Integrating Music in History Education

Article excerpt

Abstract

Meaningful history education moves beyond traditional practice by suggesting the inclusion of student and issues centered approaches to teaching and learning. Our children's natural desire to make sense of their world can be enhanced through the appreciation and application of popular media as a pedagogical tool. This article explores the possibilities of integrating music as an example of popular media for effective history education.

Introduction

What is the role of schools in promoting history education? How do the current practices in teaching and learning impact history education? What is the role of popular media in society? Does popular media have a role in the education process of secondary students? Is there a connection between popular media and history education? Popular media is at the center of societal controversy and debate at present. Popular media embodies a language of both critique and possibility; a language that allows students to locate themselves in history, find their own voices, and establish convictions and compassion necessary for democratic civic courage (Freire and Giroux, 1989).

History education in our schools has suffered for some time. Issues include the ongoing Iculture warsO between history and social studies, standardization leading to test preparation in place of history education, and low level transmission of information, among others. As a result history education needs rethinking and transformation (Loewen, 1995). Howard Zinn also suggests that we often decontextualize history in our schools by providing merely the I'winner'sO perspective (2000). We must also address the components of powerful history teaching and learning including approaches that are meaningful, integrative, inquiry-based, challenging, and active. The ultimate goal might be the transformation of history education to a student-centered, problem-based, critical analysis focus (White, 2000). We must acknowledge that popular media is part of our lives and is very important to our society, our citizens, and especially our children. In a society increasingly fragmented by debate, misunderstandings, and lack of consensus, popular media remains one of the few arenas that provides a forum for common understandings, dialog, and communication. It is precisely in the diverse spaces and spheres of popular media that much of education is taking place on a global scale today (Giroux, 1994).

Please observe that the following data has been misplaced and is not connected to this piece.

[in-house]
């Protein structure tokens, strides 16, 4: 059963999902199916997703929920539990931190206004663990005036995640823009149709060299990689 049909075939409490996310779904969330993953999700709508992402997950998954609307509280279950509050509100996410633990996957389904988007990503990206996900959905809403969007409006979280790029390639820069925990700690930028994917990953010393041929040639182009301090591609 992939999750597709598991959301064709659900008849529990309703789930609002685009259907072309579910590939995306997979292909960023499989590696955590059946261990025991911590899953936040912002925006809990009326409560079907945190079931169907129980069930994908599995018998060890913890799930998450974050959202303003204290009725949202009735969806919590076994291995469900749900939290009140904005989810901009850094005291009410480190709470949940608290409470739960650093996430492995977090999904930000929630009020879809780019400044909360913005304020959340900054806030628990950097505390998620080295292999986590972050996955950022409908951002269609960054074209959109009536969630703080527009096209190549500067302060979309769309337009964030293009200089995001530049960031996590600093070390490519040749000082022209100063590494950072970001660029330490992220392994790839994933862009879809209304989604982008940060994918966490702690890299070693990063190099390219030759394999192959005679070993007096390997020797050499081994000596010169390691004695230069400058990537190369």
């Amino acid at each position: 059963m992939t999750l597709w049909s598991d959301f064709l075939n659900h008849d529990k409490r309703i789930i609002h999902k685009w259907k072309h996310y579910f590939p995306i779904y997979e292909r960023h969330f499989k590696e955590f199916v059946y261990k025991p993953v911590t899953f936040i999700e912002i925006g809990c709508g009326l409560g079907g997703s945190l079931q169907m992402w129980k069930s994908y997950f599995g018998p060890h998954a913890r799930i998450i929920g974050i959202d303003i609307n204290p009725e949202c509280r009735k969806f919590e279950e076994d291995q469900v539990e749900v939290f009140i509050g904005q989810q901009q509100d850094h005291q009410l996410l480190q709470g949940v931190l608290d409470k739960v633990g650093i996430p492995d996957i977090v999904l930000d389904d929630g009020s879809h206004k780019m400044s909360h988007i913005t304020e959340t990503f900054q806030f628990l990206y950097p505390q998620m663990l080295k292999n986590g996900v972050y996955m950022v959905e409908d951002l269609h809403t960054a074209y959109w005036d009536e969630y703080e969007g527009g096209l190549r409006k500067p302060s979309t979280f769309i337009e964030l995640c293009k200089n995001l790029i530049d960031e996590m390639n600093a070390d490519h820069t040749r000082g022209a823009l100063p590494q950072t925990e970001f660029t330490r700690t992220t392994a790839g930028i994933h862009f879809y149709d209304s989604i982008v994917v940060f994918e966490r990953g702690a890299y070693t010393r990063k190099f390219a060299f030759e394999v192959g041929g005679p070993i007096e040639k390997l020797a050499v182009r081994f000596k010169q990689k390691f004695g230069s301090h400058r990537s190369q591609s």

The overt goal of our schools is to enhance knowledge, skills, and values development for our children. Unfortunately these goals are more often than not top down, authoritarian and promote passivity. These goals therefore seem to be driven by the ultimate goal of preparing our youth for the world of work. This is a realistic goal for schools, but should not be the driving force. Ultimately, we must prepare students for active participation as global citizens; and this means that we have a responsibility to teach for social efficacy, thus empowering students to be engaged in societal issues. What need we do to promote meaningful history education? Meaningful history education moves beyond traditional practice by suggesting the inclusion of student and issues centered approaches to teaching and learning. Advocates these approaches to history education suggest that our schools are often demeaning and disempowering places where children are either bored into submission or where the transmission and socialization techniques destroy any hope for critical inquiry. A history curriculum is needed that encourages participation, inquiry, and critical analysis (Westheimer and Kahne, 1998). What is the connection we all seem to have with popular media? If we are truly interested in providing meaning to kids' lives as we engage in teaching and learning, why don't we do a better job of integrating popular media into education? Our children's natural desire to make sense of their world can be enhanced through the appreciation and application of popular media as a pedagogical tool. …